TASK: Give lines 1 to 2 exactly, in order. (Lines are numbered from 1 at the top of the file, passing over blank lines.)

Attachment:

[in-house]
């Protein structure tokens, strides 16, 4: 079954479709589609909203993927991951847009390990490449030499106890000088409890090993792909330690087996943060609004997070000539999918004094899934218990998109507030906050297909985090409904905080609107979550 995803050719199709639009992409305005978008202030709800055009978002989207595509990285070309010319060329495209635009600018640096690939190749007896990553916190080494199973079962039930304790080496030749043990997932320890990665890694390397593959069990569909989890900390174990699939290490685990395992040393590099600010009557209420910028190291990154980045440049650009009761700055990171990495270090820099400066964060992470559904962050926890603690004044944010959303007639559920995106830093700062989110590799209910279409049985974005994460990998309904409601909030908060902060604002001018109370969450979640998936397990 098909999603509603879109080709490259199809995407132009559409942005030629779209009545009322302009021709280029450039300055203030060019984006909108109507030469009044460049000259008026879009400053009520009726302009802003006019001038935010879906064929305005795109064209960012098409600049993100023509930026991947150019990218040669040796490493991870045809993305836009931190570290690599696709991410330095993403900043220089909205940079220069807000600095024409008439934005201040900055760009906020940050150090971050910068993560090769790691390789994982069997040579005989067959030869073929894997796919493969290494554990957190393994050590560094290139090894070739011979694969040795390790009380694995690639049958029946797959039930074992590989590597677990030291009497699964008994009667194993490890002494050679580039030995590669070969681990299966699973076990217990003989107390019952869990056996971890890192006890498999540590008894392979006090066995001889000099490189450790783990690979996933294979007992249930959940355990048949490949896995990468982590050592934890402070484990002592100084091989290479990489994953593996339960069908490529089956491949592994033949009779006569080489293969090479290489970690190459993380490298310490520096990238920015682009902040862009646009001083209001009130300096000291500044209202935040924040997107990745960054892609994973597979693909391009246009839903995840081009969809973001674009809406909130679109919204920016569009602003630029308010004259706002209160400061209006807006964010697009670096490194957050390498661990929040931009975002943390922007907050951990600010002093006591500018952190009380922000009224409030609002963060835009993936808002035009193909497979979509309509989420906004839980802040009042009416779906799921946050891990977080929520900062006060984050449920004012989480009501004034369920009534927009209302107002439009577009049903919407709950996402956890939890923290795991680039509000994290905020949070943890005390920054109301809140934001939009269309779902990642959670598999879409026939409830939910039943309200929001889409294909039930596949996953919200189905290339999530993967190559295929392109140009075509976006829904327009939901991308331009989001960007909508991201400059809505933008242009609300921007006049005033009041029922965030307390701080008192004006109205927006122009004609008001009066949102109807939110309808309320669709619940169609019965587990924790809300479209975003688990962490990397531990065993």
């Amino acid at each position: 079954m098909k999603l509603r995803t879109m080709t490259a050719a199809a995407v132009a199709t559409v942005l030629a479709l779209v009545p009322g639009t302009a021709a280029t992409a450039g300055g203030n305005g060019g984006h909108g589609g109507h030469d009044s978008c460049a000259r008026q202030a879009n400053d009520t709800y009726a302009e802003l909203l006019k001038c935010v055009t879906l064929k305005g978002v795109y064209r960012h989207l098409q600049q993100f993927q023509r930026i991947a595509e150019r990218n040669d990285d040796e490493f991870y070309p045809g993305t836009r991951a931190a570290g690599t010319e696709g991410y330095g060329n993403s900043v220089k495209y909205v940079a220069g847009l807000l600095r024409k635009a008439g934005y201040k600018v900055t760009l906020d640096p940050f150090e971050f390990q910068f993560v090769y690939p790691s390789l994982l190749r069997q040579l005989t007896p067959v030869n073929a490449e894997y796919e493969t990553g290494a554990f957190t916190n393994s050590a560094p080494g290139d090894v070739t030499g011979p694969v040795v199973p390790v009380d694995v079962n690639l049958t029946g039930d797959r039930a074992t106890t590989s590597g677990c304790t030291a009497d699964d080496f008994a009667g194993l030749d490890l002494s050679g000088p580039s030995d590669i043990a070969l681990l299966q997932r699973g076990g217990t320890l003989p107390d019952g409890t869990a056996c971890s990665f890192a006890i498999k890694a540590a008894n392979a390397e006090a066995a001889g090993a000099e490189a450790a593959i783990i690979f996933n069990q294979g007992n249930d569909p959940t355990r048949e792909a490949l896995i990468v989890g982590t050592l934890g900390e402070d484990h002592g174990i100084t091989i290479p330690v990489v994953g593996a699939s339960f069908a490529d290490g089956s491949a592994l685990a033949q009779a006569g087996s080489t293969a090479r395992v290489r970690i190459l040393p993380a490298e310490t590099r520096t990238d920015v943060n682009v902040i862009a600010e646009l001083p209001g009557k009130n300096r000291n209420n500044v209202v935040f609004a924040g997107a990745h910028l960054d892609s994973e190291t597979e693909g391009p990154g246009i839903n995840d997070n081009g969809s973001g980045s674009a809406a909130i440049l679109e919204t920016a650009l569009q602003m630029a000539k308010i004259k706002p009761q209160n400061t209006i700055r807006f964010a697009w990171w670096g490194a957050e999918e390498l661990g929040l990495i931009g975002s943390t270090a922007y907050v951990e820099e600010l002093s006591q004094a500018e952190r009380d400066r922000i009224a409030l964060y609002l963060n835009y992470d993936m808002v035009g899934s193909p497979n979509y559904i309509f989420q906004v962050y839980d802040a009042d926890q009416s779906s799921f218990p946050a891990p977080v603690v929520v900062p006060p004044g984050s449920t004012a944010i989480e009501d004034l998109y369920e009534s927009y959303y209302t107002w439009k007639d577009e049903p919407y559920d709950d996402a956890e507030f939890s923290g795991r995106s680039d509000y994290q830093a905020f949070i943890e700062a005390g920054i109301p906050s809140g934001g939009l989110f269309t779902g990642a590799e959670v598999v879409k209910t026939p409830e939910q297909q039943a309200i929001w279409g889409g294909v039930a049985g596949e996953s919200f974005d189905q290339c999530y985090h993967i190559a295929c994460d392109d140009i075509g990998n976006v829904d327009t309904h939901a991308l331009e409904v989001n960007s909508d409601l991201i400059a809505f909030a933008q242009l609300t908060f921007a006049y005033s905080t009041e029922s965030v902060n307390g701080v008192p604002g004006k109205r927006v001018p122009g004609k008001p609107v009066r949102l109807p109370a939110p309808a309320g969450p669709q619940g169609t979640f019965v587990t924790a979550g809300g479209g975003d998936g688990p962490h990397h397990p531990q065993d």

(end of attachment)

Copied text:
[in-house]
């Protein structure tokens, strides 16, 4: 079954479709589609909203993927991951847009390990490449030499106890000088409890090993792909330690087996943060609004997070000539999918004094899934218990998109507030906050297909985090409904905080609107979550 995803050719199709639009992409305005978008202030709800055009978002989207595509990285070309010319060329495209635009600018640096690939190749007896990553916190080494199973079962039930304790080496030749043990997932320890990665890694390397593959069990569909989890900390174990699939290490685990395992040393590099600010009557209420910028190291990154980045440049650009009761700055990171990495270090820099400066964060992470559904962050926890603690004044944010959303007639559920995106830093700062989110590799209910279409049985974005994460990998309904409601909030908060902060604002001018109370969450979640998936397990 098909999603509603879109080709490259199809995407132009559409942005030629779209009545009322302009021709280029450039300055203030060019984006909108109507030469009044460049000259008026879009400053009520009726302009802003006019001038935010879906064929305005795109064209960012098409600049993100023509930026991947150019990218040669040796490493991870045809993305836009931190570290690599696709991410330095993403900043220089909205940079220069807000600095024409008439934005201040900055760009906020940050150090971050910068993560090769790691390789994982069997040579005989067959030869073929894997796919493969290494554990957190393994050590560094290139090894070739011979694969040795390790009380694995690639049958029946797959039930074992590989590597677990030291009497699964008994009667194993490890002494050679580039030995590669070969681990299966699973076990217990003989107390019952869990056996971890890192006890498999540590008894392979006090066995001889000099490189450790783990690979996933294979007992249930959940355990048949490949896995990468982590050592934890402070484990002592100084091989290479990489994953593996339960069908490529089956491949592994033949009779006569080489293969090479290489970690190459993380490298310490520096990238920015682009902040862009646009001083209001009130300096000291500044209202935040924040997107990745960054892609994973597979693909391009246009839903995840081009969809973001674009809406909130679109919204920016569009602003630029308010004259706002209160400061209006807006964010697009670096490194957050390498661990929040931009975002943390922007907050951990600010002093006591500018952190009380922000009224409030609002963060835009993936808002035009193909497979979509309509989420906004839980802040009042009416779906799921946050891990977080929520900062006060984050449920004012989480009501004034369920009534927009209302107002439009577009049903919407709950996402956890939890923290795991680039509000994290905020949070943890005390920054109301809140934001939009269309779902990642959670598999879409026939409830939910039943309200929001889409294909039930596949996953919200189905290339999530993967190559295929392109140009075509976006829904327009939901991308331009989001960007909508991201400059809505933008242009609300921007006049005033009041029922965030307390701080008192004006109205927006122009004609008001009066949102109807939110309808309320669709619940169609019965587990924790809300479209975003688990962490990397531990065993």